A Cheating Crisis in America's Schools

Angelo Angelis, a professor at Hunter College in New York City, was recently grading some student papers on the story of Paul Revere when he noticed something strange.

A certain passage kept appearing in his students' work, he said.

It went like this, Angelis told Primetime's Charles Gibson: "Paul Revere would never have said, 'The British are coming, the British are coming,' he was in fact himself British, he would have said something like, 'the Red Coats are coming.' "

Angelis typed the words into Google, and found the passage on one Web site by a fifth-grade class. Half a dozen of his college students had copied their work from a bunch of elementary school kids, he thought.

The Web site was very well done, Angelis said. For fifth graders, he would give them an "A." But his college students deserved an "F".

Lifting papers off the Internet is one of the newer trends in plagiarism — and technology is giving students even more ways to cheat nowadays.

Authoritative numbers are hard to come by, but according to a 2002 confidential survey of 12,000 high school students, 74 percent admitted cheating on an examination at least once in the past year.

In a six-month investigation, Primetime traveled to colleges and high schools across the country to see how students are cheating, and why. The bottom line is not just that many students have more temptation — but they seem to have a whole new mindset.

Get Real

Joe is a student at a top college in the Northeast who admits to cheating regularly. Like all of the college students who spoke to Primetime, he wanted his identity obscured.

In Joe's view, he's just doing what the rest of the world does.

"The real world is terrible," he told Gibson. "People will take other people's materials and pass it on as theirs. I'm numb to it already. I'll cheat to get by."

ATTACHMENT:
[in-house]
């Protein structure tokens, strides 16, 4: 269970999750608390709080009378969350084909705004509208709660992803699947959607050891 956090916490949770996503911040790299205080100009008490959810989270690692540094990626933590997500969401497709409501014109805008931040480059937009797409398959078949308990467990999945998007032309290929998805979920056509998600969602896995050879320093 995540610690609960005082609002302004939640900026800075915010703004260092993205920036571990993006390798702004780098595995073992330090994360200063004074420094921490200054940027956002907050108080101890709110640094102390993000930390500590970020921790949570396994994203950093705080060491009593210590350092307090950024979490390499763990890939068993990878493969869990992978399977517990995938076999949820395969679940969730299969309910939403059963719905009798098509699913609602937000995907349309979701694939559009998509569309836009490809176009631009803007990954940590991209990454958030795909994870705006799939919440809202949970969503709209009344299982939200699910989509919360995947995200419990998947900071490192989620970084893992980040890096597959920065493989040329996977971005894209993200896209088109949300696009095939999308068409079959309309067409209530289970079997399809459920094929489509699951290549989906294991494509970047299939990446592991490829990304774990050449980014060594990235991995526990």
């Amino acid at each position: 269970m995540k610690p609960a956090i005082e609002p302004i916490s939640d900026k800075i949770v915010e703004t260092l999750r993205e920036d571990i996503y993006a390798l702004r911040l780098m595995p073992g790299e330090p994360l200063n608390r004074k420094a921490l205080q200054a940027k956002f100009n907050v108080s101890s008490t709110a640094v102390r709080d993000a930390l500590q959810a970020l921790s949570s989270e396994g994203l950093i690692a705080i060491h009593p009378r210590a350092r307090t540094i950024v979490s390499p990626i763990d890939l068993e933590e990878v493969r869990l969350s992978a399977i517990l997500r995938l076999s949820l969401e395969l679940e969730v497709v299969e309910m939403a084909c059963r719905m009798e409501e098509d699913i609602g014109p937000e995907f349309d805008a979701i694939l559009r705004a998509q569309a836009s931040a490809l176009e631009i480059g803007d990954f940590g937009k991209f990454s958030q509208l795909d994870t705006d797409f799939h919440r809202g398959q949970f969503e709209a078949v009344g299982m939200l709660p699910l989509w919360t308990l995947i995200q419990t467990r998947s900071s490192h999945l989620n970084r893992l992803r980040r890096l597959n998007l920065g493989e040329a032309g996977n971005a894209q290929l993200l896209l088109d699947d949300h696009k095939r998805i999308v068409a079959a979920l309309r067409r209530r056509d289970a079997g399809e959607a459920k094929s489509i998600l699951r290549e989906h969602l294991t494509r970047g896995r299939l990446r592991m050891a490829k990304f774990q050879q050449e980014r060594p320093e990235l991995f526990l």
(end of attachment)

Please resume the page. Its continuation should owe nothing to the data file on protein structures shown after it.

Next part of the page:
Primetime heard the same refrain from many other students who cheat: that cheating in school is a dress rehearsal for life. They mentioned President Clinton's Monica Lewinsky scandal and financial scandals like the Enron case, as well as the inconsistencies of the court system.

"Whether or not you did it or not, if you can get the jury to say that you're not guilty, you're free," said Will, a student at one of the top public high schools in the nation.

Mary, a student at a large university in the South, said, "A lot of people think it's like you're not really there to learn anything. You're just learning to learn the system."

Michael Josephson, founder of the Josephson Institute for Ethics, the Los Angeles-based organization that conducted the 2002 survey, said students take their lead from adults.

"They're basically decent kids whose values are being totally corrupted by a world which is sanctioning stuff that even they know is wrong. But they can't understand why everybody allows it."

An Issue of Expediency

Even if the world were more ethical, students still have reasons for cheating. Some said they cheat because they're graded on a curve — so that their score is directly affected by how other students do.

"There's other people getting better grades than me and they're cheating. Why am I not going to cheat? It's kind of almost stupid if you don't," said Joe.

The pressure for good grades is high. "Grades can determine your future, and if you fail this then you're not going on to college, you're going to work at McDonald's and live out of a car," said high school student Spike.

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